The facts surrounding the 1920 Republican convention also need to be reviewed. Harding was not an unknown factor when the Republicans met in Chicago for their 1920 convention; he had declared his candidacy for the nomination the previous December but had not secured many delegates during the primaries. When the convention became deadlocked, party leaders met in the now-famous smoke-filled room to discuss breaking the logjam. They agreed that the front-runners each had too much baggage and had offended too many delegates to secure the nomination, so the leaders agreed to promote Harding as a candidate who could be supported by all factions of the party. Once he had their backing, Harding secured the nomination.[v]

Upon assuming the Oval Office, Harding inherited a nation in turmoil. The economy was in shambles. The Federal income tax, which Wilson had established (through constitutional amendment) on the promise that it would only apply to the wealthy, was affecting people at all wage levels.[vi] Wartime Federal spending had continued unabated, and the country was deeply in debt. The inflation-fueled postwar boomlet had petered out, leaving the country mired in a depression.[vii] Harding’s first order of business was to get the economy moving again.

With the help of Treasury Secretary Andrew Mellon and budget director Charles Dawes, Harding embarked on an economic program that Ronald Reagan would have envied. Harding pushed tax cuts through Congress, cut the size of the Federal budget, and vetoed spending bills that he deemed unnecessary – even if he was sympathetic to their aims.[viii] He also increased tariffs to protect American farmers and manufacturers.[ix] The economy staged one of the biggest turnarounds in history as a result – and the prosperity continued through the end of the decade, which is still referred to as “the roaring Twenties.”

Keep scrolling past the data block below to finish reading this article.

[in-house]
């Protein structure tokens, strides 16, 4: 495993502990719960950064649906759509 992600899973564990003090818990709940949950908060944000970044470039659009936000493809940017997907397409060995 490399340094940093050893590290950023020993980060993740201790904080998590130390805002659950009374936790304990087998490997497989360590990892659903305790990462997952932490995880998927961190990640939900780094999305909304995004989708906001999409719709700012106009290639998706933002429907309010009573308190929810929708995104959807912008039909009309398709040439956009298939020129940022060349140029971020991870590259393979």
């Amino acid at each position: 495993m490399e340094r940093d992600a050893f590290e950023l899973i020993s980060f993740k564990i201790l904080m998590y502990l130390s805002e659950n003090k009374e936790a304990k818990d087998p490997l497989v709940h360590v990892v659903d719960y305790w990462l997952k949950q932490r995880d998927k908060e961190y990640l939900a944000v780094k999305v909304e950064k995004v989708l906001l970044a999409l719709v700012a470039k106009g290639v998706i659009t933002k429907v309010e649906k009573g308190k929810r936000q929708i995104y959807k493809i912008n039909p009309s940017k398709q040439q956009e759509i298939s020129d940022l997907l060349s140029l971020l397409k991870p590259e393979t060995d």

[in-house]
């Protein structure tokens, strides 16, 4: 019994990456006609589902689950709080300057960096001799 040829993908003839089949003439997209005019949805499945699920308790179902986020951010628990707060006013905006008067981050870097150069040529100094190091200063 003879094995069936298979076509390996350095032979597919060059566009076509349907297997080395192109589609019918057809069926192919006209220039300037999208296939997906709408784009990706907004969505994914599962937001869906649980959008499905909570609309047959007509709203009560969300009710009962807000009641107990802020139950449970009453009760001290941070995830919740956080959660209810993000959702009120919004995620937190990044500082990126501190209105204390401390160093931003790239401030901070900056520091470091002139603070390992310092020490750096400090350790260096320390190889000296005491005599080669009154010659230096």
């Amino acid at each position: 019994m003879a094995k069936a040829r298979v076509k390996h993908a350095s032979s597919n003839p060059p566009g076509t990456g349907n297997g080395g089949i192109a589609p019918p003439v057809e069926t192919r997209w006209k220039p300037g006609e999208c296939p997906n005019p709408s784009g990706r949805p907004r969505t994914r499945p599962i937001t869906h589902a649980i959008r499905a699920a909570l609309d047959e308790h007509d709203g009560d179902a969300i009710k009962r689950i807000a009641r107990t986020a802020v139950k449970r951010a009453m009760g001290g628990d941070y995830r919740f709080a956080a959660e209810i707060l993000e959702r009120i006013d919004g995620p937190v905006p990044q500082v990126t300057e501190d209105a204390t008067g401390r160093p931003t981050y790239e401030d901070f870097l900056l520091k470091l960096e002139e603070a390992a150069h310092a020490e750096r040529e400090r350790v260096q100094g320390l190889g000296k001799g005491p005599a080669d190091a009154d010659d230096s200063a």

While Harding took a first-things-first approach to the economy, he believed that his most important duty as President was to heal the nation’s psyche. The Spanish flu epidemic had killed millions and had weakened the country’s mood. More pressing were the effects of the Bolshevik Revolution in Russia and Vladimir Lenin’s pledge to take communism to the world. That resulted in the country’s first “Red scare” as leftist radicals began acts of terrorism throughout America. Wilson, a die-hard Southern racist, saw Black Americans (especially those returning from World War I) as especially vulnerable to communist propaganda and targeted them as scapegoats, which led to a resurgence of groups like the Ku Klux Klan and lynchings[x].

Harding favored the arrest of those who committed violence, but he was horrified at the terror unleashed on Black people. He had been sympathetic to Blacks even as a child, so much so that he was often accused of having Black blood (his father-in-law, who despised Harding, even called him the n-word).[xi] Harding pushed for equal educational and economic opportunities for Black people, and made it clear he was their ally. He was the first President to urge passage of a Federal anti-lynching law. He also reached out to Jews and Native Americans, and had sympathy for working people.[xii]